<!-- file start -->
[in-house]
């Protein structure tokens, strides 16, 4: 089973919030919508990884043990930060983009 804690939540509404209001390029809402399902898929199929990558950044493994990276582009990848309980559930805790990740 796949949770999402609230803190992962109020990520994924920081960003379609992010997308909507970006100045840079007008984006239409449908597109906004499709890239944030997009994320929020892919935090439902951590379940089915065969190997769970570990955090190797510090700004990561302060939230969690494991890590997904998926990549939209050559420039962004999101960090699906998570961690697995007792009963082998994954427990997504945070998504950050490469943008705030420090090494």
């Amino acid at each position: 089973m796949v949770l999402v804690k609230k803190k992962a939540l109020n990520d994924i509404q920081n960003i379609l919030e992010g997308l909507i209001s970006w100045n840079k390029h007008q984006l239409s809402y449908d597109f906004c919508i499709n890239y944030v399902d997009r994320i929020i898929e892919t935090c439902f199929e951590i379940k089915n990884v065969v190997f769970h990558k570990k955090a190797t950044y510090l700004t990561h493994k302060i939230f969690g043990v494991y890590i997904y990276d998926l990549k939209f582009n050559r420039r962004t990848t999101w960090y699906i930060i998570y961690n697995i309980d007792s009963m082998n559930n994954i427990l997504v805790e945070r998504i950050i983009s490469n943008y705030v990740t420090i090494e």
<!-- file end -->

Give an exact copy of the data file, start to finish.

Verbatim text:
[in-house]
């Protein structure tokens, strides 16, 4: 089973919030919508990884043990930060983009 804690939540509404209001390029809402399902898929199929990558950044493994990276582009990848309980559930805790990740 796949949770999402609230803190992962109020990520994924920081960003379609992010997308909507970006100045840079007008984006239409449908597109906004499709890239944030997009994320929020892919935090439902951590379940089915065969190997769970570990955090190797510090700004990561302060939230969690494991890590997904998926990549939209050559420039962004999101960090699906998570961690697995007792009963082998994954427990997504945070998504950050490469943008705030420090090494």
């Amino acid at each position: 089973m796949v949770l999402v804690k609230k803190k992962a939540l109020n990520d994924i509404q920081n960003i379609l919030e992010g997308l909507i209001s970006w100045n840079k390029h007008q984006l239409s809402y449908d597109f906004c919508i499709n890239y944030v399902d997009r994320i929020i898929e892919t935090c439902f199929e951590i379940k089915n990884v065969v190997f769970h990558k570990k955090a190797t950044y510090l700004t990561h493994k302060i939230f969690g043990v494991y890590i997904y990276d998926l990549k939209f582009n050559r420039r962004t990848t999101w960090y699906i930060i998570y961690n697995i309980d007792s009963m082998n559930n994954i427990l997504v805790e945070r998504i950050i983009s490469n943008y705030v990740t420090i090494e």